Relying significantly on Andrews, this court also recently overturned an extended-term sentence which had been imposed onthe basis of brutal and heinous behavior. In People v. Lindsay (1993), 247 Ill. App. 3d 518, 187 Ill. Dec. 181, 617 N.E.2d 389, the defendant became embroiled in a struggle with the victim following an act of prostitution which had been solicited by the victim. Defendant tightened an electrical cord around her neck. When he loosened the cord, the victim again began to struggle, so he tightened the cord once more, strangling her. Although the victim became limp she continued to make noises, so defendant wrapped tape across her nose and mouth. He then dragged the victim down a flight of steps, placed her body in a garbage cart, and dumped it into a manhole. He did not know whether she was alive or dead. The jury convicted defendant of second-degree murder, finding that, at the time of the murder, he acted under the unreasonable belief that his conduct was necessary as self-defense. Like defendant in this case, the defendant in Lindsay was sentenced to a maximum extended term of 30 years' imprisonment following the trial court's finding that the offense was accompanied by brutal or heinous behavior indicative of wanton cruelty.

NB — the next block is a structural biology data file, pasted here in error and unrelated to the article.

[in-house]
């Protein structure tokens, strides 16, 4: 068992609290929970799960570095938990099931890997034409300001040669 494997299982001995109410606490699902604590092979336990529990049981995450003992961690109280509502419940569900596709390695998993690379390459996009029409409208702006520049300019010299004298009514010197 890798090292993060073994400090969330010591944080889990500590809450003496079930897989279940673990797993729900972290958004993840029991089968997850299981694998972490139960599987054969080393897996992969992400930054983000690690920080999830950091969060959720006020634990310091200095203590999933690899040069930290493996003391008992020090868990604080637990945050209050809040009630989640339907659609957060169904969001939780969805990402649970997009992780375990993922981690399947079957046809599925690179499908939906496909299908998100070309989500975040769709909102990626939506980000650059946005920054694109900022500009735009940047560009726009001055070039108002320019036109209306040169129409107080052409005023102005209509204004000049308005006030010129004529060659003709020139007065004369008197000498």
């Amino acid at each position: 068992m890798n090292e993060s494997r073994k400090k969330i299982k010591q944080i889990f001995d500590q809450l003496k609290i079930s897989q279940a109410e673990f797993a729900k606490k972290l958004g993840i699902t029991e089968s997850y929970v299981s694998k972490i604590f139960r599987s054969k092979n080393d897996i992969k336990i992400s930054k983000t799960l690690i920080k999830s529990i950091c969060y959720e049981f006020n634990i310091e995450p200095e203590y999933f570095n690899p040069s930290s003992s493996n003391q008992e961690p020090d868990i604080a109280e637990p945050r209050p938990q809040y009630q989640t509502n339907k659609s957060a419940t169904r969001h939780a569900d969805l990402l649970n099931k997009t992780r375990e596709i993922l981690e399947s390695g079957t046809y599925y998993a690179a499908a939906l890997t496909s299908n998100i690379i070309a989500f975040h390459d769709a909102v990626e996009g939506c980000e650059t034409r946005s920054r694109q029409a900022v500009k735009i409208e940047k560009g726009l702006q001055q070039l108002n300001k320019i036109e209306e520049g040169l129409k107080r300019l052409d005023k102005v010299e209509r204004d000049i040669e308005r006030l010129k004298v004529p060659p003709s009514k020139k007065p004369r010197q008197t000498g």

Upon review, we concluded that defendant's offense in Lindsay had not been accompanied by the exceptionally brutal and heinous conduct which would make an extended term applicable. Recognizing the jury's finding that defendant acted under the unreasonable belief in a need for self-defense, we first determined that the acts of strangulation, standing alone, were not enough to warrant the Conclusion that defendant acted with wanton cruelty. We next noted that the tape was placed over the victim's mouth and nose, possibly assuring that she would not survive, at or very near the time of her death. Thus, we found no prolonged torture or extraordinary gratuitous pain. Finally, we focused on what we perceived as the most difficult consideration: the conscious indifference displayed by defendant when he taped the victim's face and dumped her into the manhole, not knowing if she was dead or alive, even after the acts of strangulation had been completed and the victim was subdued and helpless.